The Democratic Press., Ravenna, Ohio, June 14, 1883, Page 3

The Democratic Press., Ravenna, Ohio, June 14, 1883, Page 3

Ravenna Library
The Ravenna Library Association met on the 8th inst. for the purpose of choosing a board of management tor the coming year. The following offices were elected: President, John Meharg; Vice President, Gideon Seymour; Treasurer, Geo. E. Fairchild; Secretary, A. A. Graham; Librarian, Mrs. Carrie Griffin.

The secretary respectfully presents to the public the following statement:

The last year's existence of the Library association ended June 10, 1883. During that time there was received into the treasury the sum of $129, and the entire amount so received was judiciously expended in the purchase of books. The whole number purchased and contributed during the year amount to 163 volumes.

The association numbers in original membership 124. The Library has no present debt beyond a temporary rental of a case for the preservation of the books, its expenses, therefore, are merely nominal. This is assuring. Corresponding to this it is an equal matter of regret that it has no endowment or annuity.

The association is indebted to J. H. Oakley, for a place of access and distribution, gratis, during the past year. No officer connected with the management is under pay, and the expenses incident to the distribution and care of the books are reduced to the minimum.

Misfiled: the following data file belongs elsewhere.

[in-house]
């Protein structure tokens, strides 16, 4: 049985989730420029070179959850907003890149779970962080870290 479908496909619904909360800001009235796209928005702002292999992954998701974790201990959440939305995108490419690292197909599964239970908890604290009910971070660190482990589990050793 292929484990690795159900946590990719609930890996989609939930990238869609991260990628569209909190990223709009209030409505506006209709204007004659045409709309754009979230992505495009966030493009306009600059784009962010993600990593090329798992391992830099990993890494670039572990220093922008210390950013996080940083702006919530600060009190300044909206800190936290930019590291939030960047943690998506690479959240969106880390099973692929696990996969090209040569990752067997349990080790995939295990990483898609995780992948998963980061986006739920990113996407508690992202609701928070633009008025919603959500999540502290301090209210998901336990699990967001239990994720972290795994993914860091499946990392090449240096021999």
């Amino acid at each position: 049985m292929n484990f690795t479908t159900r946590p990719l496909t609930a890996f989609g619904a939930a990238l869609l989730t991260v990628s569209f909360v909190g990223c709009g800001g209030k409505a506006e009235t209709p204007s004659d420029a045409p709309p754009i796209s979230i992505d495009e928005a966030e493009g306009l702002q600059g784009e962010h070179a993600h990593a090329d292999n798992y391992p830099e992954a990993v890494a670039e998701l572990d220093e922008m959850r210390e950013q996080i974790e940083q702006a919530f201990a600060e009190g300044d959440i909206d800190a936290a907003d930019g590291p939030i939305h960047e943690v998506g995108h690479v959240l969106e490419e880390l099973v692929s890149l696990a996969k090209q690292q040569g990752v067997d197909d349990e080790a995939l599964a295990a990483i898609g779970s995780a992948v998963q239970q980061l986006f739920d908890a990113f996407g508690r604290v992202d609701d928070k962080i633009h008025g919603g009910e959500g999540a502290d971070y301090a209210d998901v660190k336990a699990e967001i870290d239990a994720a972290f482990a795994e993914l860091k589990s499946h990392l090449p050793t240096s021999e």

A tax of fifty cents per annum has been levied on each original member, the same to constitute an annual membership. This tax is now due and may be paid to the treasurer or librarian. A fee of one dollar will be charged for new membership for the ensuing year.

The library is an assured success; the present collection is a handsome nucleus around which should gravitate the charities and gifts of a generous public, enlarging its tomes and dimensions beyond expectation or even calculation.

An unusual and unexpected interest has been manifest by our citizens, especially the young, and it is safe to conclude that it will continue to increase and intensify in proportion as its members and volumes increase, and its availability and utility are manifest. It is a great public benefaction and should receive public support. We are a reading public and the Library should be our schoolmaster.

It is incumbent upon us to contribute to this enterprise, that it may become a lasting benefit.

Respectfully,
A. A. Graham, Sec'y.